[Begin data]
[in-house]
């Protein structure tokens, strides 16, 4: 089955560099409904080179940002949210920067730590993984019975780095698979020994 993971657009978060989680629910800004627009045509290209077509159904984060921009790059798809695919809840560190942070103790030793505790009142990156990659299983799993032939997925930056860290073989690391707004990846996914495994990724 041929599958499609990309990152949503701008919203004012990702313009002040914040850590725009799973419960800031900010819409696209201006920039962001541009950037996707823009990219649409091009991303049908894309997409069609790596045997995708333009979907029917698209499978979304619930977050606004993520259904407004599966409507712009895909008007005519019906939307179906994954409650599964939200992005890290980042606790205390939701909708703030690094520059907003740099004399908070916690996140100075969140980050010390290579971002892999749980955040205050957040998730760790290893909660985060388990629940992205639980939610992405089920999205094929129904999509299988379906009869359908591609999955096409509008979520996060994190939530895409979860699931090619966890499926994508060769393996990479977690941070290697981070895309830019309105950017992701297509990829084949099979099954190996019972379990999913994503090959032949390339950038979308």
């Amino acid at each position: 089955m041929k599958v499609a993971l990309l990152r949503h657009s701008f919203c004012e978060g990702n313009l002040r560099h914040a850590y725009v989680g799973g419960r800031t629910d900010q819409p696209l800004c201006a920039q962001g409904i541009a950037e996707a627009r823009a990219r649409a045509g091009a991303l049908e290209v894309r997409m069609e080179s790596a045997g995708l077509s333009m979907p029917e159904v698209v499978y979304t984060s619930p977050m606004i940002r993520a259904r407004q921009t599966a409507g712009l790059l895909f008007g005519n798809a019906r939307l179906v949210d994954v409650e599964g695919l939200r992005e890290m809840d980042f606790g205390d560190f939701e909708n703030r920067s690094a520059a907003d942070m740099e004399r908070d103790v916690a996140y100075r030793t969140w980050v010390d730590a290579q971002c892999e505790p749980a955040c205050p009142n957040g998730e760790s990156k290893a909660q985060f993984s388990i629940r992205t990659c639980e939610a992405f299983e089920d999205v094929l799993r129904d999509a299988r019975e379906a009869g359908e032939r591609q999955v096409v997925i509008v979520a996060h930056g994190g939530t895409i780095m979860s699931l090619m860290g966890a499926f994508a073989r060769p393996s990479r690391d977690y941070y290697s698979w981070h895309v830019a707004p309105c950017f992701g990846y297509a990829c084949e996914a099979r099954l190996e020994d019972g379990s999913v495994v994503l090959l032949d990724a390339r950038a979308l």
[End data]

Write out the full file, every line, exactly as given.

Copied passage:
[in-house]
């Protein structure tokens, strides 16, 4: 089955560099409904080179940002949210920067730590993984019975780095698979020994 993971657009978060989680629910800004627009045509290209077509159904984060921009790059798809695919809840560190942070103790030793505790009142990156990659299983799993032939997925930056860290073989690391707004990846996914495994990724 041929599958499609990309990152949503701008919203004012990702313009002040914040850590725009799973419960800031900010819409696209201006920039962001541009950037996707823009990219649409091009991303049908894309997409069609790596045997995708333009979907029917698209499978979304619930977050606004993520259904407004599966409507712009895909008007005519019906939307179906994954409650599964939200992005890290980042606790205390939701909708703030690094520059907003740099004399908070916690996140100075969140980050010390290579971002892999749980955040205050957040998730760790290893909660985060388990629940992205639980939610992405089920999205094929129904999509299988379906009869359908591609999955096409509008979520996060994190939530895409979860699931090619966890499926994508060769393996990479977690941070290697981070895309830019309105950017992701297509990829084949099979099954190996019972379990999913994503090959032949390339950038979308």
């Amino acid at each position: 089955m041929k599958v499609a993971l990309l990152r949503h657009s701008f919203c004012e978060g990702n313009l002040r560099h914040a850590y725009v989680g799973g419960r800031t629910d900010q819409p696209l800004c201006a920039q962001g409904i541009a950037e996707a627009r823009a990219r649409a045509g091009a991303l049908e290209v894309r997409m069609e080179s790596a045997g995708l077509s333009m979907p029917e159904v698209v499978y979304t984060s619930p977050m606004i940002r993520a259904r407004q921009t599966a409507g712009l790059l895909f008007g005519n798809a019906r939307l179906v949210d994954v409650e599964g695919l939200r992005e890290m809840d980042f606790g205390d560190f939701e909708n703030r920067s690094a520059a907003d942070m740099e004399r908070d103790v916690a996140y100075r030793t969140w980050v010390d730590a290579q971002c892999e505790p749980a955040c205050p009142n957040g998730e760790s990156k290893a909660q985060f993984s388990i629940r992205t990659c639980e939610a992405f299983e089920d999205v094929l799993r129904d999509a299988r019975e379906a009869g359908e032939r591609q999955v096409v997925i509008v979520a996060h930056g994190g939530t895409i780095m979860s699931l090619m860290g966890a499926f994508a073989r060769p393996s990479r690391d977690y941070y290697s698979w981070h895309v830019a707004p309105c950017f992701g990846y297509a990829c084949e996914a099979r099954l190996e020994d019972g379990s999913v495994v994503l090959l032949d990724a390339r950038a979308l």